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SKATEBOARDING => DIY => Topic started by: lien 2 tail on February 16, 2009, 10:42:12 AM



Title: DIY quarterpipe assistance
Post by: lien 2 tail on February 16, 2009, 10:42:12 AM
Hey guys, me and a few of my buddies wanna build a concret qp, about 4' or 5' tall and about 4' or 5' wide with a "not too steep, not too melow" tranny at a slab we found. None of us have rally fucked with concrete before so if I could get some advice thatd be much appreciated, ive been tryin to find some shit on the interweb but im not so cratfy at "surfing" it. (Number of bags?, Framing? Filling? Curing?, etc), any of that shit would help a whole bunch. Thanks


Title: Re: DIY quarterpipe assistance
Post by: stewpidphuck on February 16, 2009, 01:07:56 PM
make a form out of wood first, it makes it much easier. fill with rocks and/or other filler. then you will need cement and trowels. mix the cement and then throw it on there. dont use the finishing trowel until its almost dry for smoothest results. your probley gonna need a lot of bags. play it by ear and you will get better down the line


Title: Re: DIY quarterpipe assistance
Post by: lien 2 tail on February 16, 2009, 01:34:54 PM
thanks buddy, so should we just use like a 2 x 4 to smooth it out till its almost dry? I also heard that you wanna mix the crete till its a mud like consistincey is that correct also? Keep em comin yall


Title: Re: DIY quarterpipe assistance
Post by: malinas on February 16, 2009, 04:15:37 PM
a couple things to know:
make sure to add as lease amount of water as possible, you want it really thick and somewhat dry( well mixed though).
you wanna buy a pool trowel, that's shaped like an oval or a trowel shaped like a triangle, get one that's a bout 8 inches long(metal).
yeah use the 2/4 as a guide to make sure everything is even and flush

here's some help:
http://s626.photobucket.com/albums/tt341/elpasoskateparkassociation/DIY%20bank%20to%20quarter/


Title: Re: DIY quarterpipe assistance
Post by: lien 2 tail on February 16, 2009, 07:58:15 PM
thanks malinas, those photos help alot. hypathetically speaking, if we wanted to use pool coping, would we set it with mortar or crete? Though i advised agaisnt it, my buddies wanna use regular ol metal coping, so would we set that first and then smooth the crete up to it? like i said guys, every bit helps, and i really appreciate it


Title: Re: DIY quarterpipe assistance
Post by: malinas on February 17, 2009, 12:16:33 AM
if you were to use steel coping, you would, weld rebar to the underside of it and then sink it either into the cinder blocks that you use as a back wall or if you don't stack a wall(though I recommend you do) you can tie them into your fill. and you should pack the pipe with hard objects that way the coping doesn't dent.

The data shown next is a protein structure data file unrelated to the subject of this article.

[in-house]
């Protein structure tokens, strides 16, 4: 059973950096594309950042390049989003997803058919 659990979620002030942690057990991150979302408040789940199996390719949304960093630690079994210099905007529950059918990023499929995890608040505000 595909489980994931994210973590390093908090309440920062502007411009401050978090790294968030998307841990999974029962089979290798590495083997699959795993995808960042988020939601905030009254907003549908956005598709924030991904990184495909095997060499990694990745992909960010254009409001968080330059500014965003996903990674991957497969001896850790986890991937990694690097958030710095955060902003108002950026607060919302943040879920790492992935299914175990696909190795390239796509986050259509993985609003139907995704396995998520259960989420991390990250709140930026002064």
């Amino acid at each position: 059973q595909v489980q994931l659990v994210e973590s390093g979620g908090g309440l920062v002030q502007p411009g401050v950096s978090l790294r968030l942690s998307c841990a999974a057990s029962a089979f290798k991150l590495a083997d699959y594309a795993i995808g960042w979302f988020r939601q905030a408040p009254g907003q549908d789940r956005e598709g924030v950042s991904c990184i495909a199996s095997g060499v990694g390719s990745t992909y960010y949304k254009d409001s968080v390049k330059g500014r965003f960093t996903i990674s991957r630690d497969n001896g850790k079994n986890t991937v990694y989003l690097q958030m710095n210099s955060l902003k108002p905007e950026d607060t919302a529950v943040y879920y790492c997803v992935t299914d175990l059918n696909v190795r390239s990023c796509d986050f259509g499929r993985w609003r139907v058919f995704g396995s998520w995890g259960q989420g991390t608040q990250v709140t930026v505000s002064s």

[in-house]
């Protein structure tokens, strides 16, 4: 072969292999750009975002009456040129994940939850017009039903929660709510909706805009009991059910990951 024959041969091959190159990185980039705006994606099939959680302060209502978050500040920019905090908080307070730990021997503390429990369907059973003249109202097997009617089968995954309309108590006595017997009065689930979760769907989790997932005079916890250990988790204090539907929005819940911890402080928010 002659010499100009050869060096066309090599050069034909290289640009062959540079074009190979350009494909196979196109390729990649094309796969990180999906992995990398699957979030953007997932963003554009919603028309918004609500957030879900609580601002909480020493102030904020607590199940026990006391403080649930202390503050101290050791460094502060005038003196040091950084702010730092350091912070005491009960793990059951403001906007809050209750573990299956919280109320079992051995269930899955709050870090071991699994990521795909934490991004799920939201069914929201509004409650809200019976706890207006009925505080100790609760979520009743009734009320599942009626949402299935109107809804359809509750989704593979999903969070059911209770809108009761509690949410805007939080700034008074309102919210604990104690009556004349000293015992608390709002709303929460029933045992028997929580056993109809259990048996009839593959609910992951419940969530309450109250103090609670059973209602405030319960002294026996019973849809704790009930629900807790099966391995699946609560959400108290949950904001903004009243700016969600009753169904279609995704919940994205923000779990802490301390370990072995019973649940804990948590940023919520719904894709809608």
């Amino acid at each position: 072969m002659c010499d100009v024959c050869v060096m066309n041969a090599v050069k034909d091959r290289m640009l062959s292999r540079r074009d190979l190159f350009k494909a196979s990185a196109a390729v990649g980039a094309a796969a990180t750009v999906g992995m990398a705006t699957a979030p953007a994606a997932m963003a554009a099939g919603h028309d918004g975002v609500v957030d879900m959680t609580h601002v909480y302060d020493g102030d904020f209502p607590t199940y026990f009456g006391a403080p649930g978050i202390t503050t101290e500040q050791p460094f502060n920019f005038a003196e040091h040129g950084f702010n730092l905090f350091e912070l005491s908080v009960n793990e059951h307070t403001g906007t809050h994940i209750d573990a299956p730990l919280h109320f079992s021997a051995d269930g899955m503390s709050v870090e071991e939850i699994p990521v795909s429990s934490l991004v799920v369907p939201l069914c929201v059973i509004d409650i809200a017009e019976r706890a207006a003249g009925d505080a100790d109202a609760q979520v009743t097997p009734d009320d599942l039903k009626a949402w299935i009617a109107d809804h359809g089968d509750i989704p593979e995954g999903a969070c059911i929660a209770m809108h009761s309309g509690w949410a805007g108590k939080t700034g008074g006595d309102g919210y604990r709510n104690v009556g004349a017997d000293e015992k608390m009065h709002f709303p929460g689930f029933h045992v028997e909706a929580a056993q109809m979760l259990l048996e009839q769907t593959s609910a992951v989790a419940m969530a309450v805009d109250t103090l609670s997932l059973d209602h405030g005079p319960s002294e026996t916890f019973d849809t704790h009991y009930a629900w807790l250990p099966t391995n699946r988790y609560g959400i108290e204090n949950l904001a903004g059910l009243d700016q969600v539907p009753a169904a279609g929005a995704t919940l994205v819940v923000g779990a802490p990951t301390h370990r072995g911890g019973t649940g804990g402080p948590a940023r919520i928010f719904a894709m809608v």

if you are gonna use pool block, you'll wanna have a flat surface to mount them. on that dick you'll want to brush on some concrete bonding adhesive and then make a mortar paste with some of the bonding glue mixed in.(once again make sure it's dry and then set the pool coping and push them in real hard and give them a few days and maybe add some more concrete to make the coping stronger on the ramp.


Title: Re: DIY quarterpipe assistance
Post by: colorblindbowen on February 17, 2009, 12:25:33 AM
a couple things to know:
make sure to add as lease amount of water as possible, you want it really thick and somewhat dry( well mixed though).
you wanna buy a pool trowel, that's shaped like an oval or a trowel shaped like a triangle, get one that's a bout 8 inches long(metal).
yeah use the 2/4 as a guide to make sure everything is even and flush

here's some help:
[url]http://s626.photobucket.com/albums/tt341/elpasoskateparkassociation/DIY%20bank%20to%20quarter/[/url]



Yeah, mix in water VERY slowly.  It depends on what you have to mix in.  In my experience, a wheelbarrow is good for about two bags, and in that case, get yourself a gallon of water and add about 1/2 to 3/4 of a gallon and start to mix that up.  Mix it really really really thoroughly.  Pretty much mix that until you have a blob of mud surrounded by dry cement.  Continue to add splashed of water while stirring, until you have a big blob of mud and no dry cement around it.  A friend of mine once said that it's better to have a dryer mix than one that is too wet.


Title: Re: DIY quarterpipe assistance
Post by: bailgun on February 17, 2009, 05:21:13 AM
^^^troof^^^if your mix is dry, you can always add water.
if its too wet, you're just fucked and end up with really brittle crete.

i had to learn the hard way by wasting money and ruining what could've been a cool little spot back home.



Title: Re: DIY quarterpipe assistance
Post by: lien 2 tail on February 17, 2009, 07:49:22 AM
are there any brands of concrete yall like, Quickcrete or what?


Title: Re: DIY quarterpipe assistance
Post by: colorblindbowen on February 17, 2009, 11:41:05 AM
That's all that I've ever used.  I've been told to add a shovel full of portland cement by some dudes.  I've done it both ways, and I can't really tell the difference.